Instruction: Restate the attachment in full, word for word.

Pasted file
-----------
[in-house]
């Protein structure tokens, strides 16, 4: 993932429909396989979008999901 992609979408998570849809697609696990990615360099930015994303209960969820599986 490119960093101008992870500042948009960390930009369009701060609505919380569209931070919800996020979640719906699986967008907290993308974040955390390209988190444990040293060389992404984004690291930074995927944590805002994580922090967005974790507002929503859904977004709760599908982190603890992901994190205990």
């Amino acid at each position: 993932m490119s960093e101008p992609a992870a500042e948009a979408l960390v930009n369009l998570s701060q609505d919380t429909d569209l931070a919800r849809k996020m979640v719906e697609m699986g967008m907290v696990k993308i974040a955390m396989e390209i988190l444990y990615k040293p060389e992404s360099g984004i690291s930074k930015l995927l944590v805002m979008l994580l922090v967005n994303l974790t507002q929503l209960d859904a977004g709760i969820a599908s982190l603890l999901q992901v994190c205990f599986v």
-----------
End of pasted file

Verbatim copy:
[in-house]
């Protein structure tokens, strides 16, 4: 993932429909396989979008999901 992609979408998570849809697609696990990615360099930015994303209960969820599986 490119960093101008992870500042948009960390930009369009701060609505919380569209931070919800996020979640719906699986967008907290993308974040955390390209988190444990040293060389992404984004690291930074995927944590805002994580922090967005974790507002929503859904977004709760599908982190603890992901994190205990």
């Amino acid at each position: 993932m490119s960093e101008p992609a992870a500042e948009a979408l960390v930009n369009l998570s701060q609505d919380t429909d569209l931070a919800r849809k996020m979640v719906e697609m699986g967008m907290v696990k993308i974040a955390m396989e390209i988190l444990y990615k040293p060389e992404s360099g984004i690291s930074k930015l995927l944590v805002m979008l994580l922090v967005n994303l974790t507002q929503l209960d859904a977004g709760i969820a599908s982190l603890l999901q992901v994190c205990f599986v």